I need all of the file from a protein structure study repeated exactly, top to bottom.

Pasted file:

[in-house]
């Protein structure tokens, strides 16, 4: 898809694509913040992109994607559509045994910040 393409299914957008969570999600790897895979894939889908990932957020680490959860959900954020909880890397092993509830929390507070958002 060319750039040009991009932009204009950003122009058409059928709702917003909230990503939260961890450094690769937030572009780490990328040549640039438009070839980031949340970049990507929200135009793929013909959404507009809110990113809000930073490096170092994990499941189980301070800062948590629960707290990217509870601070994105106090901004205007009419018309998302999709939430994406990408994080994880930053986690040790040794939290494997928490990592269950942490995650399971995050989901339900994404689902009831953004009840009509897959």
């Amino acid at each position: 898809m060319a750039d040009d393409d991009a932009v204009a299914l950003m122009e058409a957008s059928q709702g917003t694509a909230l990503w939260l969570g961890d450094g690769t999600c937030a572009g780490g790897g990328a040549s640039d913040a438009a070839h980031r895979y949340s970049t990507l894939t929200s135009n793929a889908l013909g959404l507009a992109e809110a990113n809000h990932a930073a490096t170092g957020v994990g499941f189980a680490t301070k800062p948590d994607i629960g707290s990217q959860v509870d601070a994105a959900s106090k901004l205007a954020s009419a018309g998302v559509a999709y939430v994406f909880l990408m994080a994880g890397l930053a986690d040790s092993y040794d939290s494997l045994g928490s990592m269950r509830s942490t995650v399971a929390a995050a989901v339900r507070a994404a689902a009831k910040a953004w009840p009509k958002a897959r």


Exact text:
[in-house]
């Protein structure tokens, strides 16, 4: 898809694509913040992109994607559509045994910040 393409299914957008969570999600790897895979894939889908990932957020680490959860959900954020909880890397092993509830929390507070958002 060319750039040009991009932009204009950003122009058409059928709702917003909230990503939260961890450094690769937030572009780490990328040549640039438009070839980031949340970049990507929200135009793929013909959404507009809110990113809000930073490096170092994990499941189980301070800062948590629960707290990217509870601070994105106090901004205007009419018309998302999709939430994406990408994080994880930053986690040790040794939290494997928490990592269950942490995650399971995050989901339900994404689902009831953004009840009509897959």
């Amino acid at each position: 898809m060319a750039d040009d393409d991009a932009v204009a299914l950003m122009e058409a957008s059928q709702g917003t694509a909230l990503w939260l969570g961890d450094g690769t999600c937030a572009g780490g790897g990328a040549s640039d913040a438009a070839h980031r895979y949340s970049t990507l894939t929200s135009n793929a889908l013909g959404l507009a992109e809110a990113n809000h990932a930073a490096t170092g957020v994990g499941f189980a680490t301070k800062p948590d994607i629960g707290s990217q959860v509870d601070a994105a959900s106090k901004l205007a954020s009419a018309g998302v559509a999709y939430v994406f909880l990408m994080a994880g890397l930053a986690d040790s092993y040794d939290s494997l045994g928490s990592m269950r509830s942490t995650v399971a929390a995050a989901v339900r507070a994404a689902a009831k910040a953004w009840p009509k958002a897959r």